Skip to navigation
Vitamins &
Supplements
Sports
 

Acute vs. Chronic: Types of insomnia and their causes

Acute vs. Chronic: Types and of Insomnia and Their Causes

Insomnia is characterised by a persistent difficulty falling or staying asleep, as well as waking up too early. It’s a pervasive sleep disorder, affecting as many as 16 million people in the UK1.

Insomnia is a complicated, multi-layered condition with an array of mutually reinforcing causes. You can experience acute insomnia – which lasts for a few weeks or days – or chronic insomnia – which persists for much longer.

Here, we explore the different types of insomnia, distil the common causes of each, and provide some guidance on managing them.


What are the symptoms of insomnia?

You have insomnia if you regularly experience the following symptoms:2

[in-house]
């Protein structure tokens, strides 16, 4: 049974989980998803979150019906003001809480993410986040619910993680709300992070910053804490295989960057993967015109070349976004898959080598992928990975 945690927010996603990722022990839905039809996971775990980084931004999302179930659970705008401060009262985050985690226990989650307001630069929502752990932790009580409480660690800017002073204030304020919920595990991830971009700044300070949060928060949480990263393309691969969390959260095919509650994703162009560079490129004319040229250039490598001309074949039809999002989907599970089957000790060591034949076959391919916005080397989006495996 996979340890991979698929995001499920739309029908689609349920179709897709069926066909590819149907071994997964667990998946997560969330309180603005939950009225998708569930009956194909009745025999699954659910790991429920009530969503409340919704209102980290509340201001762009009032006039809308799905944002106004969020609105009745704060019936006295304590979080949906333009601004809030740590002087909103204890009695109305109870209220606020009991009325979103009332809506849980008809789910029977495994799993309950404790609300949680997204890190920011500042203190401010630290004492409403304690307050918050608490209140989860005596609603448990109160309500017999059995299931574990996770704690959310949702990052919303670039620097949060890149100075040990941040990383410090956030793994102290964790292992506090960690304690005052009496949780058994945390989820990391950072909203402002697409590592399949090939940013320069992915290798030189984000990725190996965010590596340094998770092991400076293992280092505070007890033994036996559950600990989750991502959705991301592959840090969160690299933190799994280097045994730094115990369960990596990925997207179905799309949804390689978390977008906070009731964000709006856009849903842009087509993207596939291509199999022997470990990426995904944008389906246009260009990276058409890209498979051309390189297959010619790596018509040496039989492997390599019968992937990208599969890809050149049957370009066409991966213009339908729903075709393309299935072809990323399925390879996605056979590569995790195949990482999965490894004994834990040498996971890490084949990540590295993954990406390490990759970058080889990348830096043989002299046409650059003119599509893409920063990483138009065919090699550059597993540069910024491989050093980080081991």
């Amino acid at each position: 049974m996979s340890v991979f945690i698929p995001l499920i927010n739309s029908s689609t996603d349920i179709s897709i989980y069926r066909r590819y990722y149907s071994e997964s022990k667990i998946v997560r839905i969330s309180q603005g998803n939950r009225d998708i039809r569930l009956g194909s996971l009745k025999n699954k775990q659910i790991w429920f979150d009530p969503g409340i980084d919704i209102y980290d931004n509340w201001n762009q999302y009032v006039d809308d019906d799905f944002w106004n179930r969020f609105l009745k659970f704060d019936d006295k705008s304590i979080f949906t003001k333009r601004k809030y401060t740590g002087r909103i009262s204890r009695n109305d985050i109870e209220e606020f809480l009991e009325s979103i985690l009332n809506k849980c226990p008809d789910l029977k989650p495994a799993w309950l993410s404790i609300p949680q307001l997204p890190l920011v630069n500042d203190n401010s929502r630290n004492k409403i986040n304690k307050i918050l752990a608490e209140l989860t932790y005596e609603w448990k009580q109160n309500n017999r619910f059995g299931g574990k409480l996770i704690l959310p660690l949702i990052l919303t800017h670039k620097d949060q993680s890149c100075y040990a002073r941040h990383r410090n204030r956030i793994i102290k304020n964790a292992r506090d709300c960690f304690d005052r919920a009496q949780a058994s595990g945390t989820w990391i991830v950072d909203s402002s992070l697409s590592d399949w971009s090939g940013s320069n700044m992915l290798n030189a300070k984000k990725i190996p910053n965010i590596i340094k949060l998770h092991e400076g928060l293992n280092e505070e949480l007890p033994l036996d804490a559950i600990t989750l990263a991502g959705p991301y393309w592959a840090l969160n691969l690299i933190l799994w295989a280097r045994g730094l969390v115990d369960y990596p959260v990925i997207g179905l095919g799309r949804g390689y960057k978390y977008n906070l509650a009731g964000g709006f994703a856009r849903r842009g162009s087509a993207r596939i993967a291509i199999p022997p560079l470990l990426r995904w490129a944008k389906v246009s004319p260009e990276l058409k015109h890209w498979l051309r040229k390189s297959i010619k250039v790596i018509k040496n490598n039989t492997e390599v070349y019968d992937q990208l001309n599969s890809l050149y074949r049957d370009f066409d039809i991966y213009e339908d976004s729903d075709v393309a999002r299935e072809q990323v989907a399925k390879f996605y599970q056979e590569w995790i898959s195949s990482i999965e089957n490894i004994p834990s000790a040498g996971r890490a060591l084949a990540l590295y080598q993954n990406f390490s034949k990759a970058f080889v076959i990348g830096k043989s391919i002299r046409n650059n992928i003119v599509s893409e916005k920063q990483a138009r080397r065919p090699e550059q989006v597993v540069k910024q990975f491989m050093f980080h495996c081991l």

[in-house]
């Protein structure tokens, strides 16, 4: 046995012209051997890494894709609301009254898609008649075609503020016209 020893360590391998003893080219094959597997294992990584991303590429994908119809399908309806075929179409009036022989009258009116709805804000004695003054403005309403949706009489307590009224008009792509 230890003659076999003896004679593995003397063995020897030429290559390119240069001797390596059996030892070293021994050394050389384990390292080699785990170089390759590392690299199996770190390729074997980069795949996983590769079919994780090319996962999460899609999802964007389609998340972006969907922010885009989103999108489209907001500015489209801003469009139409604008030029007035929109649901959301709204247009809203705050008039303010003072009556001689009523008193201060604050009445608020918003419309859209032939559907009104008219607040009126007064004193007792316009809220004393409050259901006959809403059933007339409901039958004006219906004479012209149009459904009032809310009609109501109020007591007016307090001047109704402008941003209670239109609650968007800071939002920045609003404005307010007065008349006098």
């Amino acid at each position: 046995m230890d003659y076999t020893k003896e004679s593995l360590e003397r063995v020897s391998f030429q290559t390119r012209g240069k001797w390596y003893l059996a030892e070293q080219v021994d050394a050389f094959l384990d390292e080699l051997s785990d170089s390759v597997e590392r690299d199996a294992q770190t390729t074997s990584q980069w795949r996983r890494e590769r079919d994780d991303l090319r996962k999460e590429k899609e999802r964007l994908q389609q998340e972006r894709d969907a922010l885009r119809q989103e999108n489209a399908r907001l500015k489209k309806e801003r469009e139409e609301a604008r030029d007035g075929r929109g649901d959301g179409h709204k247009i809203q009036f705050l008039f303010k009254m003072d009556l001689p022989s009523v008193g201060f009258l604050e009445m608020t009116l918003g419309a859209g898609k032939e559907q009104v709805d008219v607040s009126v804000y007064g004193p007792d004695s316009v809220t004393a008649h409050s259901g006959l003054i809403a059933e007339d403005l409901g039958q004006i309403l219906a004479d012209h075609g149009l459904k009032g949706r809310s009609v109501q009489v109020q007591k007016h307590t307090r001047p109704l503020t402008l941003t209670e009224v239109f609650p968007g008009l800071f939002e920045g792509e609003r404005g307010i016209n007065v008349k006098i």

• Struggle to fall asleep

  • Wake up several times during the night

  • Wake up early and cannot go back to sleep

  • Lie awake at night

  • Feel tired after waking up

  • Struggle to nap despite feeling tired

  • Feel irritable and tired throughout the day

  • Struggle to concentrate during the day


What are the different types of insomnia?

There are two main types of insomnia: chronic insomnia and acute insomnia.


Chronic insomnia

Chronic insomnia is a long-term pattern of sleeplessness. Insomnia is considered chronic if you’ve experienced trouble sleeping at least three nights a week for three months or longer. Chronic insomnia can affect people of all ages and is more common in women.


What causes chronic insomnia?

Chronic insomnia has many potential triggers.

  • Chronic stress

  • Mental health issues, like anxiety and depression

  • Pain or discomfort at night from long-term medical conditions

  • Some medications, such as antidepressants or beta-blockers

  • Overuse of stimulants, like caffeine, illicit drugs, or nicotine

  • Lifestyle patterns, such as shift-work or frequently travelling across time zones

  • Poor sleep hygiene

  • A disruptive bed partner


Chronic insomnia treatment options: